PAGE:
Nikita Ramkissoon
Nikita Ramkissoon

Get your clothing laws off my body

I recently read a piece on Buzzfeed about items of clothing women have been barred from wearing in 2014, and I was livid.

Some of them include:

* Women in Uganda being banned from wearing mini-skirts. Some were even publicly undressed for wearing them;
* More than 250 girls being removed from a school in the UK because their skirts were too short;
* A 13-year-old American girl and her classmates being told that leggings are “too distracting to boys” in an educational environment;
* Female children’s TV show presenters in the UK being barred from wearing red lipstick or looking “too sexy” on air;
* A senior student in North Carolina being asked to leave her prom because she wore trousers;
* Muslim women wearing a niqab in Australia being forced to sit in glass enclosures instead of regular public galleries in the federal parliament; and
* The Qatar women’s basketball team being forced to forfeit a match because wearing a hijab isn’t allowed.

These are just a handful of the many clothing restrictions being imposed on women this year. And that’s not including the unwritten “rules”.

Some South African women are stripped and forced to parade around taxi ranks because they wear mini-skirts.

This is a real thing. In 2014.

People, this is not the Dark Ages. We’ve gone through the age of Enlightenment. We have access to information and knowledge. We have hard-fought liberation from oppression from many blights on human history. Why on God’s green earth would we be restricting women in this day and age?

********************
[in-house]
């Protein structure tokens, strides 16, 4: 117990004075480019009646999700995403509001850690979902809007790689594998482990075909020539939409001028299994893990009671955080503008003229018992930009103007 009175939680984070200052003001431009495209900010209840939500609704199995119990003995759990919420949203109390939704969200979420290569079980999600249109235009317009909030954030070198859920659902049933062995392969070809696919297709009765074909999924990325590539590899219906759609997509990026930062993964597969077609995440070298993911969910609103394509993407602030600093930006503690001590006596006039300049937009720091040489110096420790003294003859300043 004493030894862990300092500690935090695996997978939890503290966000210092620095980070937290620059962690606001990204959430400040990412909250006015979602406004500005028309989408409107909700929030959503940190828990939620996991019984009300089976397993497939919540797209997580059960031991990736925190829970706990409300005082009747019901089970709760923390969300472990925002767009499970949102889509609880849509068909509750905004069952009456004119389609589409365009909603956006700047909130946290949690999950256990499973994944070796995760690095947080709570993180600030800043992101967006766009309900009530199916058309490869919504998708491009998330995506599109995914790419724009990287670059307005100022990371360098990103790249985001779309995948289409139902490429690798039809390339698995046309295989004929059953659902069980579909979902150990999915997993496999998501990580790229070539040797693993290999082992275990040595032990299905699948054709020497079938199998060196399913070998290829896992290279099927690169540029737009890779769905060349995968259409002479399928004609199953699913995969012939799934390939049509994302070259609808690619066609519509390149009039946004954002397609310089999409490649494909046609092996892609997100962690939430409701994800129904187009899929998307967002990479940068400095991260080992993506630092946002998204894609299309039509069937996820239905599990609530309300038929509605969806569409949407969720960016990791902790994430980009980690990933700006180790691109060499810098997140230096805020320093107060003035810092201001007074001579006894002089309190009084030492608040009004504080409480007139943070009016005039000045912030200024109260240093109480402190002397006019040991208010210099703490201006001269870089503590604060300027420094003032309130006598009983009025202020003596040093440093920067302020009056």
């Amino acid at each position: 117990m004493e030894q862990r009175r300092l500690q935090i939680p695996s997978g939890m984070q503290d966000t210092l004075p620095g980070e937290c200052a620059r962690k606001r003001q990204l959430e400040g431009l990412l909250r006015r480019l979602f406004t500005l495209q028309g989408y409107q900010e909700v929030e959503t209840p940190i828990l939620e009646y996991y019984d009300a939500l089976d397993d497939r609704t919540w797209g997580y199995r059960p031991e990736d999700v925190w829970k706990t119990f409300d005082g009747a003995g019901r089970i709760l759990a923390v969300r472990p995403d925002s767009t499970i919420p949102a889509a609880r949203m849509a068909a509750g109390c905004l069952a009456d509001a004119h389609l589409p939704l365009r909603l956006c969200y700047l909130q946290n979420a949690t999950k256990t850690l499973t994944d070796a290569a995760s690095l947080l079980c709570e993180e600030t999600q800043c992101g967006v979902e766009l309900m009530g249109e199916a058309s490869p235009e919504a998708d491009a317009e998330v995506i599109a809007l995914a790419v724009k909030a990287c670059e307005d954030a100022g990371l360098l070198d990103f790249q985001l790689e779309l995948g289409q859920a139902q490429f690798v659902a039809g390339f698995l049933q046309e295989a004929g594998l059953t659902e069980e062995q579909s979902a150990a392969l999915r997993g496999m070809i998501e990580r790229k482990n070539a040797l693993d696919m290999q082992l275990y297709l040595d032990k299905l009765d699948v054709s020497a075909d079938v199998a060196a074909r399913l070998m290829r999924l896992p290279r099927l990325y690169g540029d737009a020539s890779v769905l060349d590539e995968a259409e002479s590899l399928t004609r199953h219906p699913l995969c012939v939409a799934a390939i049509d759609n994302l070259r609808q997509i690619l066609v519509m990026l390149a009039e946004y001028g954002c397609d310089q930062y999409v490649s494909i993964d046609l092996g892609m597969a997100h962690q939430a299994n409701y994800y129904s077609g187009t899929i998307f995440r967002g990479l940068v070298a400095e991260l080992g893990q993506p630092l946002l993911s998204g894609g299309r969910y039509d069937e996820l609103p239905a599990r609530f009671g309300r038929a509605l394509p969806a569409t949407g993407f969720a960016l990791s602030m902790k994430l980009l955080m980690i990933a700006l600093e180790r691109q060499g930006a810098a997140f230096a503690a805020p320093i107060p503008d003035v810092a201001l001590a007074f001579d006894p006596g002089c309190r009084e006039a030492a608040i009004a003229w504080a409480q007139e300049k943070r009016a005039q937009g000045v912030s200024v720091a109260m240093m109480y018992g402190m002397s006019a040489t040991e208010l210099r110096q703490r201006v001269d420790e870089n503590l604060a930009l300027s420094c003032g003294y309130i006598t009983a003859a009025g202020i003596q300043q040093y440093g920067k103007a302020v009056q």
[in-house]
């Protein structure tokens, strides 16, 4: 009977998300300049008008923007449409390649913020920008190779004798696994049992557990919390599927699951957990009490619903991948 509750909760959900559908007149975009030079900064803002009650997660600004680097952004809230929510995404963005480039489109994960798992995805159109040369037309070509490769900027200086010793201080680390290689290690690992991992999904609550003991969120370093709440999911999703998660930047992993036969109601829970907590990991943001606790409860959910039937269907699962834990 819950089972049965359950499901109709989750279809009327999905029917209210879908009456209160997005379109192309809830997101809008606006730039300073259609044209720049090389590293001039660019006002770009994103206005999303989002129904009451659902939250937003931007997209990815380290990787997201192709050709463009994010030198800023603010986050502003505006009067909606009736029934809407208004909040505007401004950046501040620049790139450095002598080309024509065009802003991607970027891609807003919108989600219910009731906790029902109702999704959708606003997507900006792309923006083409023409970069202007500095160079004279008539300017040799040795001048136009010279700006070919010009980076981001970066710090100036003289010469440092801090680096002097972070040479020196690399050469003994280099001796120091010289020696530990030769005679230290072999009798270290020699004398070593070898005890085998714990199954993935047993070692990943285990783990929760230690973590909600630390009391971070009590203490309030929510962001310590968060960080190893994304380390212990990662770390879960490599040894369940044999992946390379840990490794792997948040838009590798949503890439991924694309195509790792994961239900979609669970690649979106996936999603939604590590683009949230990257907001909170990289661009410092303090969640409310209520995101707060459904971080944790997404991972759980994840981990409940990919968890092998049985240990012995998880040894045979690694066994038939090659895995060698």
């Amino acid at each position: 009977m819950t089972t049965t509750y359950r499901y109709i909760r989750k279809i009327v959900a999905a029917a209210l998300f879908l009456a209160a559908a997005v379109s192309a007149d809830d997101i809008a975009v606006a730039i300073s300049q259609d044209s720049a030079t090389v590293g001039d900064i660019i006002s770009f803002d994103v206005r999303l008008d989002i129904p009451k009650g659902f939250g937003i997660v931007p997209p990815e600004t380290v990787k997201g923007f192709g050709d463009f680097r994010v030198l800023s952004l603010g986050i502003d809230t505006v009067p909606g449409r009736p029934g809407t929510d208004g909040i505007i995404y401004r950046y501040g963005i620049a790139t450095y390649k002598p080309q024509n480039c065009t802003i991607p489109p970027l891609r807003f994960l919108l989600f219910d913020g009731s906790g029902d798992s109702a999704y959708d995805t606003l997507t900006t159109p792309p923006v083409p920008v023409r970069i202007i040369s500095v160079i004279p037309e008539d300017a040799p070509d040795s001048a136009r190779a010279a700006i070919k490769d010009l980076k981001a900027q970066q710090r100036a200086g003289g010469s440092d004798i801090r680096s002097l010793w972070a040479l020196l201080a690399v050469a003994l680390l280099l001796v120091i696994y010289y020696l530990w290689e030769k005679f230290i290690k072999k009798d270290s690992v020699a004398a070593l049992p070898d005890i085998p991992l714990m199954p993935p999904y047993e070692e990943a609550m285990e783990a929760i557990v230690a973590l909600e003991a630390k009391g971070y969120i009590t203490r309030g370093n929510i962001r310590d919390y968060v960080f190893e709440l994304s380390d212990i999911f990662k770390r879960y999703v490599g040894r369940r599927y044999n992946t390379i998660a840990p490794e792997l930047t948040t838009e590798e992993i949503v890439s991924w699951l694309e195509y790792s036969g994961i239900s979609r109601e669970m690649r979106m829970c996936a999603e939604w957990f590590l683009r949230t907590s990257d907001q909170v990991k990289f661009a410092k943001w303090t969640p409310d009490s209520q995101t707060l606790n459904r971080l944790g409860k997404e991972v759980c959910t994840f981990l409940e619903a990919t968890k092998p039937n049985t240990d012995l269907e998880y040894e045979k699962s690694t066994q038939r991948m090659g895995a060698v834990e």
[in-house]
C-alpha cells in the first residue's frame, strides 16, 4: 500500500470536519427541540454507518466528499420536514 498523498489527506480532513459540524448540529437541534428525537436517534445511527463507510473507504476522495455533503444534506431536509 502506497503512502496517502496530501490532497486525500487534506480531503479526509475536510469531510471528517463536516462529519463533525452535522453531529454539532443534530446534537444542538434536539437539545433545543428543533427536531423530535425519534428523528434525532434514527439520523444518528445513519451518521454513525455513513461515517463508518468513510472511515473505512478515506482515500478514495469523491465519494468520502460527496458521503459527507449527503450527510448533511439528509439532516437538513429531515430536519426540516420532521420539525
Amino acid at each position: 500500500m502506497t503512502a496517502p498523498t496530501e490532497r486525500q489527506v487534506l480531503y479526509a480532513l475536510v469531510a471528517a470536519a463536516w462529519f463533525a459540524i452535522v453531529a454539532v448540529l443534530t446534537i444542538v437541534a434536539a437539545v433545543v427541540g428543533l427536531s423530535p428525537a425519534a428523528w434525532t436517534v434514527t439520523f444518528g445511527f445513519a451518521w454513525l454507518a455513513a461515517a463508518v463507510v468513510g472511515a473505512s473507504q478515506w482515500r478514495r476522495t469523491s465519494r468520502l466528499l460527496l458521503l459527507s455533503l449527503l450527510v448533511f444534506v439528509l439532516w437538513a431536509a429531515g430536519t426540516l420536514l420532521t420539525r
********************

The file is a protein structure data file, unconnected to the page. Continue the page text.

Many of these rules have been put in place because all of this is “distracting to men”.

One of the commenters on the Buzzfeed article said that the “no shorts” rule in her school was so that the boys and male teachers would not be distracted or tempted. Male teachers? How is it that a teenage girl can tempt a male teacher and it be the student’s fault?

Are men so weak that they have to control women’s bodies in order to suppress their urges? Were these “rules” not in place, would all men go on raping rampages?

Instead of shaming women, how’s about we teach our men that women aren’t mere sexual objects?

Even with all these “rules” in place all over the world, rape, abuse, sexual violence and femicide is at an all-time high. It’s not my short skirt that’s the problem. It’s the perpetrators who think that my short skirt means that I am “asking for it” that are the problem.

Take away and burn all the revealing clothing you want; sexual assault will still be a problem.

A friend of mine once wore a dress to school on civvies day. A dress as long as our school uniform, except it was blue instead of white. A male teacher saw fit to feel her up. In primary school.

Women in the Middle East, under Taliban rule or not, wear a niqab every day. Yet the area has a high rate of violence against women.

There is still sexual assault at workplaces with strict dress codes for men and women.

What clothing restrictions like this tell women is that their bodies (and ideologies) are others’ to control. (And that includes banning women from wearing a headscarf, which should be a choice.)

Throughout history, human beings have always felt the need to control other people. Whether by political or military rule or ideological indoctrination, people have and still do believe that everybody else’s ideas, identities and bodies are there for everyone else to criticise, mock or own.

We jokingly judge people at every turn. “Oh God, she’s hideous without makeup.” “What was she thinking putting on that dress?”

But it’s not a joking matter. Who are we to decide what’s physically, morally and publicly acceptable?

What women wear is their business, and their business alone. By all means, tell your friend that the dress she’s wearing does nothing for her figure or that lipstick colour doesn’t suit her skin — but never, ever take away her choice to not wear it.

It’s a man who chooses to rape a woman, regardless of the law. Why in the world would a dress code stop him? How’s about we curb that sort of behaviour from men, instead of telling women that it’s them that is the problem?

No? Well then, we have a problem. And banning items of clothing ain’t gonna fix it.

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